Well by now, many of you are aware that I have changed my name, either that or people are wondering who Jay Ruka is? When it comes to those who know me, those who know the book and then those, like say, the lady at the post office - depending on the person and the scenario people know me by differing names.
I was born Jefferson Paul Lucas, named by my 5-year-old brother who somehow, from somewhere in his childhood-head, came up with my uncommon name. Therefore, my family called me J.P. growing up. When I got to high school the ‘P' dropped and people started calling me ‘J’. Then someone started spelling it out: Jay, leading to adulthood where everyone knows me as Jay Lucas. Occasionally I’ll hear a Jefferson across the room when people latch on that that’s my actual name.
And now with the latest rendition, here’s where the Ruka story comes from: Ruka was the surname of my Great-Great-Grandfather, and my Great-Grandfather. My G-G-G’s name was Taare Ruka, but the Pākehā in the late 1800s called him Charlie Lucas. Classic: Taare to Charlie. At this point no one is sure where the Ruka part comes from, as his father was Hohepa Kopiri, but it’s definitely a transliteration of Lucas and Luke as first seen in the Paipera Tapu. I don’t know why at that time Ruka become the official name but I suspect it came about because Pākehā wanted a name classifications system to fit their paradigm.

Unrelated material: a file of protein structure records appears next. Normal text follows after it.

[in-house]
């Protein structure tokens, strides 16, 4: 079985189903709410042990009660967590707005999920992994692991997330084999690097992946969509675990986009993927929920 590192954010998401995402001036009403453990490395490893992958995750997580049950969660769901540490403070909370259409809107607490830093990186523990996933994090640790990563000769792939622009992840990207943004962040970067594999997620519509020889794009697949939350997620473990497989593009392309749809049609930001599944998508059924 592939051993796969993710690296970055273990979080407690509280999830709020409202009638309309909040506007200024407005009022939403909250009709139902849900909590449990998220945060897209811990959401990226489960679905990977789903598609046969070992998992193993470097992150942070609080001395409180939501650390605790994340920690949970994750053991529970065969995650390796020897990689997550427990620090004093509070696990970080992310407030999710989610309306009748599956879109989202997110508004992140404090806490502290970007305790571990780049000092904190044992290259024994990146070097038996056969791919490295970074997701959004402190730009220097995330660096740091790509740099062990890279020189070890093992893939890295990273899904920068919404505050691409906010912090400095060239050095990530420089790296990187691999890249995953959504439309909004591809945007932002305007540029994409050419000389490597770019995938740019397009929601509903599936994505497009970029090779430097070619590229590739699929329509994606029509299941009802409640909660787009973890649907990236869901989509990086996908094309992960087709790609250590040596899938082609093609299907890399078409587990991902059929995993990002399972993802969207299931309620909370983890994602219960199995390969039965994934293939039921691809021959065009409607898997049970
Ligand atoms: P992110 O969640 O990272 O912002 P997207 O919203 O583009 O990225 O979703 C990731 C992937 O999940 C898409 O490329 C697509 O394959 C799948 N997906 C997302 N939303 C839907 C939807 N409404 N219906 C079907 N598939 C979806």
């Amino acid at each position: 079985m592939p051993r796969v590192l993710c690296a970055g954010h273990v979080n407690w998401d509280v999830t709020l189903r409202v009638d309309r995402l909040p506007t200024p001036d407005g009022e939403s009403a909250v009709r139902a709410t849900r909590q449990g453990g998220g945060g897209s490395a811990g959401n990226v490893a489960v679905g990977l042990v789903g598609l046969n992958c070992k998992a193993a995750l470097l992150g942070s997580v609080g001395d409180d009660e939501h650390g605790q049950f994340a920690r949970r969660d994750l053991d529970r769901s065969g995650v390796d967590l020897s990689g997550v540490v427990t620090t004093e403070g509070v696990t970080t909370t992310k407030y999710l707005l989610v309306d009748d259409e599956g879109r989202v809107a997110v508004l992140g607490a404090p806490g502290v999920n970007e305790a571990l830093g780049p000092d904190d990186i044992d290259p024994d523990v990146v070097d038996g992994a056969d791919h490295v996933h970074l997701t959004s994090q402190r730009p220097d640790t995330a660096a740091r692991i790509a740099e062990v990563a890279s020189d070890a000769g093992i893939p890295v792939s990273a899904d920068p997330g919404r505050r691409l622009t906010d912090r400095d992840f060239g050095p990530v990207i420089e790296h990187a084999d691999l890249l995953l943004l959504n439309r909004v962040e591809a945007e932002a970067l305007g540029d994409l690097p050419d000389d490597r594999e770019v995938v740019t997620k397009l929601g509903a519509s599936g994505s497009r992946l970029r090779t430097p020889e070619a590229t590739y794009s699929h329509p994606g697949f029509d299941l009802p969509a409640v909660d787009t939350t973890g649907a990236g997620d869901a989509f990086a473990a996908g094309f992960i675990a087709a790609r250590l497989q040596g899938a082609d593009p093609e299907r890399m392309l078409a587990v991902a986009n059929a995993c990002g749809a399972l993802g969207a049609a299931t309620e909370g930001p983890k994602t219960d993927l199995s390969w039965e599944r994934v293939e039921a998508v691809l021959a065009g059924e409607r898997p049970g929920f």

My G-G’s name was Enoka Taitea Ruka. His Pākehā name was Robert Alan Lucas. He was known as Bob and is remembered by the old-timers back in Westport where he lies. His enrolment form into the NZ Army in 1815 has him signing the form as Robert Lucas. But marked between the first and last name is an “X” with the inscription, “his mark” written next to it. My 35-year-old Great Grandfather left Westport as Enoka Ruka, went to Gallipoli, survived and came home firmly cemented as Bob Lucas.
Over the last few years I have toyed with the idea of changing my name to my tūpuna name, but I figured with a book coming out, that could be bad P.R. However, with the things I know now about colonisation and my books exhortation to learn from a Māori worldview, I figured it was about time to consciously decolonise my name. So with the blessing of my parents and the encouragement of family and friends, I’ve gone back to Ruka as my family name.
Now, as most married woman are annoyingly aware of, I’ve got to change all my forms of I.D. Ugh.